The happiness wouldn’t last for long. In the winter of 1980 Benny met another woman, for whom he left Frida. Six weeks after her divorce, Frida revealed there was a new man in her life: Bertil Hjert (37), vice-president of a textile-company in Uppsala. Frida: “He has become a part of my life. Marriage isn’t important to me any longer. But I can’t live without love.”

Saturday 7 June 2008

Joepie, November 1981: Young accordion-virtuoso became hitmaker

In November 1981, Belgian magazine Joepie started a series of 4 articles, filled with pics from ABBA's private photo-album. This is part one: Benny.

From this issue on Joepie brings you, in four episodes, the story of ABBA. Or rather the life-story of the four members. Some details you might know already. But never before has a series about the Swedish foursome been so extensively illustrated with pics from yesteryear. For the first time ABBA allows a look into their private photo-album. First it’s Benny’s turn.
You can never start too early, that must have been the catch-phrase of ABBA’s Benny Andersson. Indeed, he started out very early, in music and in love. Benny Göran Andersson was born on December the 16th 1946 in Stockholm. When he was six years old, he got his first musical instrument, an accordion. His father and grandfather, enthusiastic musicians themselves, teached him how to play. This way Benny was introduced to music at a very young age. Obviously he owes his skills to this early start, so he says himself. Even today he is unable to look at any new instrument, without trying it out. He is a born musician. At his 10th birthday Benny got a piano. Already a year later the young virtuoso could be admired at the Stockholm pub “Jugendgarten”. At this pub Benny met his first true love. Her name was Christina Grönwall, she was an amateur-singer, and accompanied Benny at the piano. Soon after that they were inseparable and at the age of 15 they gave a huge engagement-party. They never got married, but still had two children: Peter (now 18) and Helen (now 16).
After leaving his first group, Elverkets Spelmanslag, Benny became the organ-player with the Hep Stars in 1964. With a song called 'Drop In', composed by Benny, they debuted on television. With the follow-up, 'Cadillac', the Hep Stars were at number one in the Swedish charts. But the success eventually didn’t last. When on top of that financial problems occurred, the group could not be saved. The Hep Stars split up in 1967. Shortly after that he met Björn. In the office of Benny’s father they wrote their first song, and in 1969 they started performing together.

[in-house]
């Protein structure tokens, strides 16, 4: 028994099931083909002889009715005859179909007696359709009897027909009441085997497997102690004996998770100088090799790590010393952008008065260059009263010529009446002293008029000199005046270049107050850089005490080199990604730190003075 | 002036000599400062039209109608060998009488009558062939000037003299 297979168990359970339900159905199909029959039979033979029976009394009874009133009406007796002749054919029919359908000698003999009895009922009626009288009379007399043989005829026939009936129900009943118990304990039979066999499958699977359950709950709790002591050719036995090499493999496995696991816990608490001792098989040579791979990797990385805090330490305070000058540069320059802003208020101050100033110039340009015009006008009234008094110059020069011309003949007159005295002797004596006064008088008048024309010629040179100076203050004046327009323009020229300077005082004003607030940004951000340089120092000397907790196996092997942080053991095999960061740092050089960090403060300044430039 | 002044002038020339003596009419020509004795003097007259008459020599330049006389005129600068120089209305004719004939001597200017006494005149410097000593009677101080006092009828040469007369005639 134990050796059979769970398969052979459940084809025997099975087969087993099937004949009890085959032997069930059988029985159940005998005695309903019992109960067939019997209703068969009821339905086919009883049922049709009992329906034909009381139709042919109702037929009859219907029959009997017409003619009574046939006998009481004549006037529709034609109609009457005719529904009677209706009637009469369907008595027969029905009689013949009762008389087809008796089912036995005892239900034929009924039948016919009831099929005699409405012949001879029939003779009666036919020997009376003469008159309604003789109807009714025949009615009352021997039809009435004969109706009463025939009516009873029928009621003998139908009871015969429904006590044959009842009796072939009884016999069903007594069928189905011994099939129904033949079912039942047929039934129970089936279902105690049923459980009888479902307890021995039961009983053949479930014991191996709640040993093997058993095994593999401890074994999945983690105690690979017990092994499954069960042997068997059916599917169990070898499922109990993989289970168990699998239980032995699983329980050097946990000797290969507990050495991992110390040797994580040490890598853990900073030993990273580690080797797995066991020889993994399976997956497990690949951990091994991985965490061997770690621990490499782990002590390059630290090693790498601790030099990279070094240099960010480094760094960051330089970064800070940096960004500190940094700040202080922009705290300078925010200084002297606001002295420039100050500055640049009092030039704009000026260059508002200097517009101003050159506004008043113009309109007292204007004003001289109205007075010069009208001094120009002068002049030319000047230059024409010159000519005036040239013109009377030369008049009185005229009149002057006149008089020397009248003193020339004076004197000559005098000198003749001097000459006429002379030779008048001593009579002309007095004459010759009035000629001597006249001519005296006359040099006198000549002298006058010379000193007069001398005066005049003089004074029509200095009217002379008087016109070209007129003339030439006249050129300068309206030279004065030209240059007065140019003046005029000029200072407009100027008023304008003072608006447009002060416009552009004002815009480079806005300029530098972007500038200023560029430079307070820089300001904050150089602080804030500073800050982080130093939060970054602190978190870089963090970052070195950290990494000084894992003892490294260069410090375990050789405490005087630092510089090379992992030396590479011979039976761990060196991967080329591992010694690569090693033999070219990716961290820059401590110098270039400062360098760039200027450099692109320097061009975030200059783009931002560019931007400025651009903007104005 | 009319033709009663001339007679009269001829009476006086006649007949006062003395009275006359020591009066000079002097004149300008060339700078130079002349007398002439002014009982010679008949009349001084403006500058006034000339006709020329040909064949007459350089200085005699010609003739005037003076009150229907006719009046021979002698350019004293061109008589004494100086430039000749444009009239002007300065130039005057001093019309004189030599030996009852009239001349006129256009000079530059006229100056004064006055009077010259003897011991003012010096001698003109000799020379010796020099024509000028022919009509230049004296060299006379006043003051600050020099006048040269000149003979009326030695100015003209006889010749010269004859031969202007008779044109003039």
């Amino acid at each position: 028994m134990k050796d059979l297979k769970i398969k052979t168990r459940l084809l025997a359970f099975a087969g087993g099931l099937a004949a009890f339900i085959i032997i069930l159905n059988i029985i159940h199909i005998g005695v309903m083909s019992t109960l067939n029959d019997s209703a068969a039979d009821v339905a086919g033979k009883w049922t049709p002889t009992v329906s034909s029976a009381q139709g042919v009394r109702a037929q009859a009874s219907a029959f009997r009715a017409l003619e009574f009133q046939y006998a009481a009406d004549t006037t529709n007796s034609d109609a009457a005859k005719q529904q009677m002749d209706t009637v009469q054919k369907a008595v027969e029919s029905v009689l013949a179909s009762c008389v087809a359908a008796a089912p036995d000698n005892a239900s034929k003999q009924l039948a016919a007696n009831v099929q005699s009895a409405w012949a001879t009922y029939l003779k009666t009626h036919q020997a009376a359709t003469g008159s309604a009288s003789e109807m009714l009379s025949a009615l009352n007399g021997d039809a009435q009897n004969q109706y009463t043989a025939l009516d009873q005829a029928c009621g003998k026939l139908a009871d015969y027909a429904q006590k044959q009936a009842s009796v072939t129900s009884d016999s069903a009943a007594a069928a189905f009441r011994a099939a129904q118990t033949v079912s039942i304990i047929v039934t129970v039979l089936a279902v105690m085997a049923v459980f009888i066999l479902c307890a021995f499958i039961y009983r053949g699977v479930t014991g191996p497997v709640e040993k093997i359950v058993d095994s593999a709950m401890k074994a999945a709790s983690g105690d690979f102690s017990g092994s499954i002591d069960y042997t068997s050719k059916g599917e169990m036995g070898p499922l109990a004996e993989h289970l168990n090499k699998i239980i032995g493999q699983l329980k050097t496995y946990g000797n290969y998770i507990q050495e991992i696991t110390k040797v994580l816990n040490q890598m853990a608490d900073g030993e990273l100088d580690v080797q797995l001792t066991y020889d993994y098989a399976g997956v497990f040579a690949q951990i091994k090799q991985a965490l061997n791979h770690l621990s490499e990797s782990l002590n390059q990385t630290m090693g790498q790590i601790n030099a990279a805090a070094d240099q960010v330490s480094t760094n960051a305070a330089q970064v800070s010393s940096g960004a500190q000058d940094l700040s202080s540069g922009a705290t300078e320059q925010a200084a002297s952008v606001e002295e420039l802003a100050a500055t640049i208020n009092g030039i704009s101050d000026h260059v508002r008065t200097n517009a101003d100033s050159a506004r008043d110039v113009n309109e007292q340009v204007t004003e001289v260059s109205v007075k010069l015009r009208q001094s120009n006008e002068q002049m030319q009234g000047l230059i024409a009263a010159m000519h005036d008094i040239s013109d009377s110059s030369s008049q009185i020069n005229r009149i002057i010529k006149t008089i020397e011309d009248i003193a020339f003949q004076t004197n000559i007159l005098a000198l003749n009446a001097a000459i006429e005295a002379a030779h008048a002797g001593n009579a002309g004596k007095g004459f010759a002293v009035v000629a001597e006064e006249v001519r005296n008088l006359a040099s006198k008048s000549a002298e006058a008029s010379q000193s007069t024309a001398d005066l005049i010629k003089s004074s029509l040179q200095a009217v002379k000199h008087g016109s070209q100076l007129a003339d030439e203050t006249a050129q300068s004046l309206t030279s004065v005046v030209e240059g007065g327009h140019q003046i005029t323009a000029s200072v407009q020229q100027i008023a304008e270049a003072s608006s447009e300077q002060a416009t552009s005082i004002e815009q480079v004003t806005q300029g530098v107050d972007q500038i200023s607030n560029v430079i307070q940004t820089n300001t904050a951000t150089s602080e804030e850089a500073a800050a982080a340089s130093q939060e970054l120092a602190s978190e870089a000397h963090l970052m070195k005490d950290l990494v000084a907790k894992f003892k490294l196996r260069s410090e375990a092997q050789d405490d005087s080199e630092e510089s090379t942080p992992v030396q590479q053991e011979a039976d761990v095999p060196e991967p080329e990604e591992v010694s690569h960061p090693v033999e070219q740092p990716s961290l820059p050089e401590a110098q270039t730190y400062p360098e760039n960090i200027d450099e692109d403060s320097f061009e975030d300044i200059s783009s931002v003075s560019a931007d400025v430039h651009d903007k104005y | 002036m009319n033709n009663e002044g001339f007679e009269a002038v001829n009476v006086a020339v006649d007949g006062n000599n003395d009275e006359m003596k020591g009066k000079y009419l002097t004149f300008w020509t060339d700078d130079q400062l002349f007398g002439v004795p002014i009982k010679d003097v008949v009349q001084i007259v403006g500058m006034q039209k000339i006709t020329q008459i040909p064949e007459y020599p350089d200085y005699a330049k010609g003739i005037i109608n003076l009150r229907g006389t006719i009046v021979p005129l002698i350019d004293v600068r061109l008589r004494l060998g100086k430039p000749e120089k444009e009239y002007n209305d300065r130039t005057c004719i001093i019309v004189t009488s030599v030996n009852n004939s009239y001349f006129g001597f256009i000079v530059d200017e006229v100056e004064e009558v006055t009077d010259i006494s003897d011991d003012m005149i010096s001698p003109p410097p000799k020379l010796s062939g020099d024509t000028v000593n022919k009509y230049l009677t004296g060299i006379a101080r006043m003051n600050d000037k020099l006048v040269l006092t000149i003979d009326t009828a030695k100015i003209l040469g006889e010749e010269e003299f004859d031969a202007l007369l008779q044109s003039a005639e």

A year before, Benny had met Frida, at a radio broadcast. They immediately clicked. It wasn’t until 1978 that they finally got married, in full silence. For thirteen years they had been living together. The announcement of their divorce was a complete surprise for everybody. The divorce took place in full silence as well. One day Benny came home, and told Frida he had met another woman. He meant the 38-year old Mona Nörklit, who had been working for Swedish television. “Frida and I have remained good friends,” Benny says. “Our relationship is excellent, we respect each other. We still talk a lot about music. We see each other regularly outside ABBA. Also privately.”

TOP-10, 1988: Agnetha told me her deepest secrets

An article from Dutch magazine TOP-10 that gets some of the facts mixed up, like Björn's former group and the order of the divorces...

History tells us that American and English pop-groups stand a far better chance of making it big internationally, than Swedish. There’s only one exception: ABBA. You can hardly imagine how popular this group was 10 years ago. Agnetha was part of ABBA. TOP-10 reveals her success-story. It all begins in 1968...